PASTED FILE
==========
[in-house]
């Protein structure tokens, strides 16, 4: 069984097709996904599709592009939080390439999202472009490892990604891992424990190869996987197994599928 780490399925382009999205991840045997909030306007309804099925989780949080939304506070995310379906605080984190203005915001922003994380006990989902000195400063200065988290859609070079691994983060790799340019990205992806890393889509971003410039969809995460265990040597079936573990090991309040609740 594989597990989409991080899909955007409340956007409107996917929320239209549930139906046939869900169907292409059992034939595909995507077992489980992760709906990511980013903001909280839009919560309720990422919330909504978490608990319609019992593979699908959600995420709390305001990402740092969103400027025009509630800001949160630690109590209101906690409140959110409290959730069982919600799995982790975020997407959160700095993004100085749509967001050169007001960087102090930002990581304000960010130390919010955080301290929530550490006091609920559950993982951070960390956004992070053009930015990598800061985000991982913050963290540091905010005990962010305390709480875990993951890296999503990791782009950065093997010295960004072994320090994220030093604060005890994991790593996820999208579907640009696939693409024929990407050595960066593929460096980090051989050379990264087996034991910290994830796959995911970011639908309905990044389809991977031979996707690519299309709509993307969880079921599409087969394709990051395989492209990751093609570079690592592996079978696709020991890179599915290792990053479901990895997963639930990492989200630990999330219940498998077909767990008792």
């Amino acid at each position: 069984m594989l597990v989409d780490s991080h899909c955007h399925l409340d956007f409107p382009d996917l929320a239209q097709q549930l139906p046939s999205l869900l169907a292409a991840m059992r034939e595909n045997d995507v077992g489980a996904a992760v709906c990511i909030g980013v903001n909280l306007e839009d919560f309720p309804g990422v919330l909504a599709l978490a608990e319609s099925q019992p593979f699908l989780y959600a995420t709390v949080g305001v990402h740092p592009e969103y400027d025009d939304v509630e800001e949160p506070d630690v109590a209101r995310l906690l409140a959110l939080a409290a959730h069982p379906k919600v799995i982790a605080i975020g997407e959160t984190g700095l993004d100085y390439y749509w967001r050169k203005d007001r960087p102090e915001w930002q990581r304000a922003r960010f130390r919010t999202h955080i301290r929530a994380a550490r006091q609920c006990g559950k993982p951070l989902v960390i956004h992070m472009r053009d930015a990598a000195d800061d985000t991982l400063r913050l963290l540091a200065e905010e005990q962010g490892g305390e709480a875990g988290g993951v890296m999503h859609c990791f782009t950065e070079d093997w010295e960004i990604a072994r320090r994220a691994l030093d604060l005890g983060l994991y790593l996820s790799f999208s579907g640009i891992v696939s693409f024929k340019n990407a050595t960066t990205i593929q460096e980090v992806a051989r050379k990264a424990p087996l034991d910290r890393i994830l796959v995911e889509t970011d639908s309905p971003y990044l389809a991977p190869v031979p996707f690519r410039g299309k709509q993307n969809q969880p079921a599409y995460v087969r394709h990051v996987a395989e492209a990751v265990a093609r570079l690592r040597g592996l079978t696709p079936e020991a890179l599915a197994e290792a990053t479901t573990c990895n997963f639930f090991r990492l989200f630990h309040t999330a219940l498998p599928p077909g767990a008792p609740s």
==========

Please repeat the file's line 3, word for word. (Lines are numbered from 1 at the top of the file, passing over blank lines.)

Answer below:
């Amino acid at each position: 069984m594989l597990v989409d780490s991080h899909c955007h399925l409340d956007f409107p382009d996917l929320a239209q097709q549930l139906p046939s999205l869900l169907a292409a991840m059992r034939e595909n045997d995507v077992g489980a996904a992760v709906c990511i909030g980013v903001n909280l306007e839009d919560f309720p309804g990422v919330l909504a599709l978490a608990e319609s099925q019992p593979f699908l989780y959600a995420t709390v949080g305001v990402h740092p592009e969103y400027d025009d939304v509630e800001e949160p506070d630690v109590a209101r995310l906690l409140a959110l939080a409290a959730h069982p379906k919600v799995i982790a605080i975020g997407e959160t984190g700095l993004d100085y390439y749509w967001r050169k203005d007001r960087p102090e915001w930002q990581r304000a922003r960010f130390r919010t999202h955080i301290r929530a994380a550490r006091q609920c006990g559950k993982p951070l989902v960390i956004h992070m472009r053009d930015a990598a000195d800061d985000t991982l400063r913050l963290l540091a200065e905010e005990q962010g490892g305390e709480a875990g988290g993951v890296m999503h859609c990791f782009t950065e070079d093997w010295e960004i990604a072994r320090r994220a691994l030093d604060l005890g983060l994991y790593l996820s790799f999208s579907g640009i891992v696939s693409f024929k340019n990407a050595t960066t990205i593929q460096e980090v992806a051989r050379k990264a424990p087996l034991d910290r890393i994830l796959v995911e889509t970011d639908s309905p971003y990044l389809a991977p190869v031979p996707f690519r410039g299309k709509q993307n969809q969880p079921a599409y995460v087969r394709h990051v996987a395989e492209a990751v265990a093609r570079l690592r040597g592996l079978t696709p079936e020991a890179l599915a197994e290792a990053t479901t573990c990895n997963f639930f090991r990492l989200f630990h309040t999330a219940l498998p599928p077909g767990a008792p609740s």